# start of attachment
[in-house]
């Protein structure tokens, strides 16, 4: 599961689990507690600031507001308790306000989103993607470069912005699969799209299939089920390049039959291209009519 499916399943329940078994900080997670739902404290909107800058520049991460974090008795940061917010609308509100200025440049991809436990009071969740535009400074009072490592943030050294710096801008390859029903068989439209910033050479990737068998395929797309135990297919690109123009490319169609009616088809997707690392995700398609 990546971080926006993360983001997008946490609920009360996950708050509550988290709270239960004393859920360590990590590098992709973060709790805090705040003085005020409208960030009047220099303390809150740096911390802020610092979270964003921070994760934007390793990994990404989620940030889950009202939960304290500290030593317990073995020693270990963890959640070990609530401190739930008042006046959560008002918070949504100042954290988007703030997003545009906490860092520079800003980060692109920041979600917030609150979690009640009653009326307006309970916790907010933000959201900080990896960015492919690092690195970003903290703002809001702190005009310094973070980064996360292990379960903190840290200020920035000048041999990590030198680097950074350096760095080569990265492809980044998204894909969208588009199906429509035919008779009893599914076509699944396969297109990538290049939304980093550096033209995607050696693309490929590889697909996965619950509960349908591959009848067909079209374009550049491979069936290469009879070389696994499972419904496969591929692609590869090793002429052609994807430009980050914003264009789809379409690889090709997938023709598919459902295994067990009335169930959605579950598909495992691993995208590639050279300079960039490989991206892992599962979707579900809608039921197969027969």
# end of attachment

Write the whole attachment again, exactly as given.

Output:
[in-house]
């Protein structure tokens, strides 16, 4: 599961689990507690600031507001308790306000989103993607470069912005699969799209299939089920390049039959291209009519 499916399943329940078994900080997670739902404290909107800058520049991460974090008795940061917010609308509100200025440049991809436990009071969740535009400074009072490592943030050294710096801008390859029903068989439209910033050479990737068998395929797309135990297919690109123009490319169609009616088809997707690392995700398609 990546971080926006993360983001997008946490609920009360996950708050509550988290709270239960004393859920360590990590590098992709973060709790805090705040003085005020409208960030009047220099303390809150740096911390802020610092979270964003921070994760934007390793990994990404989620940030889950009202939960304290500290030593317990073995020693270990963890959640070990609530401190739930008042006046959560008002918070949504100042954290988007703030997003545009906490860092520079800003980060692109920041979600917030609150979690009640009653009326307006309970916790907010933000959201900080990896960015492919690092690195970003903290703002809001702190005009310094973070980064996360292990379960903190840290200020920035000048041999990590030198680097950074350096760095080569990265492809980044998204894909969208588009199906429509035919008779009893599914076509699944396969297109990538290049939304980093550096033209995607050696693309490929590889697909996965619950509960349908591959009848067909079209374009550049491979069936290469009879070389696994499972419904496969591929692609590869090793002429052609994807430009980050914003264009789809379409690889090709997938023709598919459902295994067990009335169930959605579950598909495992691993995208590639050279300079960039490989991206892992599962979707579900809608039921197969027969």